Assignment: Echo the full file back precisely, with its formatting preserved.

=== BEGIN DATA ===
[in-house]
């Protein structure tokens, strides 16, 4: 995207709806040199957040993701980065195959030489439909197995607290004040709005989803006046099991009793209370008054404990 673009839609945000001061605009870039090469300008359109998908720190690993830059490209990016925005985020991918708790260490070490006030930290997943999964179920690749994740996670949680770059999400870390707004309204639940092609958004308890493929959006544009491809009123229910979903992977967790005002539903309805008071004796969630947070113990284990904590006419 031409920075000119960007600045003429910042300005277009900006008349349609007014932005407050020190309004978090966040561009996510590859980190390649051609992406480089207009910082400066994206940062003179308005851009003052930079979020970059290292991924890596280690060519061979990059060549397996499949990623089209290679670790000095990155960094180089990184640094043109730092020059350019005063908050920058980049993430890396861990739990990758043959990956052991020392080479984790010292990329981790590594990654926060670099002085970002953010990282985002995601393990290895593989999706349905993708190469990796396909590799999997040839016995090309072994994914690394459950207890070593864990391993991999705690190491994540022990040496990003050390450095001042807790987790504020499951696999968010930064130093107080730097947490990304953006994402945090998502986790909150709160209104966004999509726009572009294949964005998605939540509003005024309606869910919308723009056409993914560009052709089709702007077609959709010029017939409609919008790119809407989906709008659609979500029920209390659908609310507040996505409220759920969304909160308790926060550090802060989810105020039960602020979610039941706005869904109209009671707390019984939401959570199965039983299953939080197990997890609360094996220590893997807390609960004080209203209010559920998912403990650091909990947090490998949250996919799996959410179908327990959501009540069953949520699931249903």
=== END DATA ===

[in-house]
């Protein structure tokens, strides 16, 4: 995207709806040199957040993701980065195959030489439909197995607290004040709005989803006046099991009793209370008054404990 673009839609945000001061605009870039090469300008359109998908720190690993830059490209990016925005985020991918708790260490070490006030930290997943999964179920690749994740996670949680770059999400870390707004309204639940092609958004308890493929959006544009491809009123229910979903992977967790005002539903309805008071004796969630947070113990284990904590006419 031409920075000119960007600045003429910042300005277009900006008349349609007014932005407050020190309004978090966040561009996510590859980190390649051609992406480089207009910082400066994206940062003179308005851009003052930079979020970059290292991924890596280690060519061979990059060549397996499949990623089209290679670790000095990155960094180089990184640094043109730092020059350019005063908050920058980049993430890396861990739990990758043959990956052991020392080479984790010292990329981790590594990654926060670099002085970002953010990282985002995601393990290895593989999706349905993708190469990796396909590799999997040839016995090309072994994914690394459950207890070593864990391993991999705690190491994540022990040496990003050390450095001042807790987790504020499951696999968010930064130093107080730097947490990304953006994402945090998502986790909150709160209104966004999509726009572009294949964005998605939540509003005024309606869910919308723009056409993914560009052709089709702007077609959709010029017939409609919008790119809407989906709008659609979500029920209390659908609310507040996505409220759920969304909160308790926060550090802060989810105020039960602020979610039941706005869904109209009671707390019984939401959570199965039983299953939080197990997890609360094996220590893997807390609960004080209203209010559920998912403990650091909990947090490998949250996919799996959410179908327990959501009540069953949520699931249903």